Marcel Duchamp was a French painter and sculptor. He is associated with many of the 20th Century’s most consequential and controversial avant-garde artistic movements, such as Cubism, Dada and “conceptual art”. He once painted a replica of the Mona Lisa with a moustache. I, for one, took this to be a joke, as if a vandalizing teenage Warhol had broken into the Louvre with his black Sharpie.

Duchamp died on October 2nd, 1968 in Neuily-sur-Seine, France at the age of 81. Among his most famous paintings is, Nude Descending a Staircase. It is abstract; or let me revise that and say that it is representational (and here I’m attempting critical analysist somewhat beyond my competence) only in that it shows the fragmented, mechanized movements one might see on a strip of film, back when film came in strips. Maybe Duchamp was imagining our digitized 21st Century future. Good for him. It was time better spent in his studio than messing up a Da Vinci.

In any event, the average person looking for a nude descending a staircase in that painting will see only a kind of bouquet of twisted tin. It would have been jarringly new to the eyes and artistic sensibilities of the average person in 1912, just as Stravinsky’s Sacre du Prentemp (The Rite of Spring) would shock the ears of many the following year. I happen to like the Stravinsky; I’m not all that fond of the Duchamp — or any Duchamp. Maybe my eyes need to catch up with my ears. Or, maybe I should trust my eyes and declare Duchamp worth only of a glance or two.

But the journal The New Criterion has offered a transcultural anecdote from the last days of U.S. involvement in Afghanistan. It involves, however obliquely, the artistic vision of Marcel Duchamp and belies America’s “woke” cultural blindness when it came to dealing with Afghanistan’s dominant Muslim culture. I submit it may well have confused and disenchanted Afghans to the point of softening their resistance to re-domination by the violent and zealous philistines known as the Taliban. You might say they were looking for cultural bread from America, and we handed them a funny-looking stone.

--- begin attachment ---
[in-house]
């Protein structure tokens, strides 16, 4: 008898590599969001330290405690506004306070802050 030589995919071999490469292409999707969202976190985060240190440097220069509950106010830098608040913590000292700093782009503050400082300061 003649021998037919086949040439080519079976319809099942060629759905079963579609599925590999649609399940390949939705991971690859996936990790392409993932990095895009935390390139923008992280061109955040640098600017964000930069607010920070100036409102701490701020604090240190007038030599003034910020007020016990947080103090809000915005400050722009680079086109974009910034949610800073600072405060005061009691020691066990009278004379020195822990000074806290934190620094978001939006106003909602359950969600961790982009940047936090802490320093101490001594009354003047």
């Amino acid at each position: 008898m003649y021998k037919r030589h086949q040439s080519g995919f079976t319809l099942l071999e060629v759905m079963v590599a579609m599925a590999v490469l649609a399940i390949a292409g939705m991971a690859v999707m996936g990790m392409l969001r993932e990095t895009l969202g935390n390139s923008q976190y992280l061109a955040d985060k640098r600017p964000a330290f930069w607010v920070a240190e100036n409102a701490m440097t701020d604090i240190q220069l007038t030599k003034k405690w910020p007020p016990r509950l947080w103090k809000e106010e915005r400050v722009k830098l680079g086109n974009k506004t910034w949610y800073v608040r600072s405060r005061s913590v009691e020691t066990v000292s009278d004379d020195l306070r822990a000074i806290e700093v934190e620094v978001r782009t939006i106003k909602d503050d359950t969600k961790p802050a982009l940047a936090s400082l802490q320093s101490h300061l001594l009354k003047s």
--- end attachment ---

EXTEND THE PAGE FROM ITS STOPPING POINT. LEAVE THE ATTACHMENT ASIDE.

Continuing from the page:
It seems that, before our cataclysmic withdrawal from the country, as part of a cultural outreach program we sponsored some art education programs. A video from one of those classes has surfaced and shows an American academic instructing a small group of Afghan men and women about the wonders of conceptual art. A slide pops up on a screen in the darkened room and the group finds itself looking at a Duchamp work called The Fountain. It is, in fact, an unadorned urinal. Duchamp impishly sprang this little novelty on the art world in 1917.

“Anyone know what this is?” asks the instructor.

“A toilet,” answers one Afghan gentleman very tentatively, as if he can’t believe he’s being asked this question or being shown this object in the name of art. The camera reportedly captures the expression on the faces of some of the women in the room. My reporter relates that it was “priceless” in its degree of bemused puzzlement. The instructor assures one and all that Duchamp is a very important figure in Western Art and that The Fountain found its way into an art gallery, flushing away (pun intended) age-old conceptions (this being conceptual art) of what did or did not constitute art. He declared that this was a huge artistic “revolution”, elevating the mundane above works meant merely, in Duchamp’s estimate, to please the eye.

I happen to believe in revolutions in art. They shake up and unexpectedly augment our vision of the world. But I suspect the mortals gathered for this little art class in Afghanistan, while doubtless eager to learn about Western art, were also painfully familiar with the destructive possibilities of any revolution. They could not fail to be conscious, while this docent was working to raise their art consciousness, that they faced the strong possibility of being swept out of that classroom and into yet another violent revolutionary maelstrom brewing on the streets. Beyond the serene luxury of that moment, they knew their fragile, preciously-bought freedom and their homeland might once again be descending civilization’s staircase.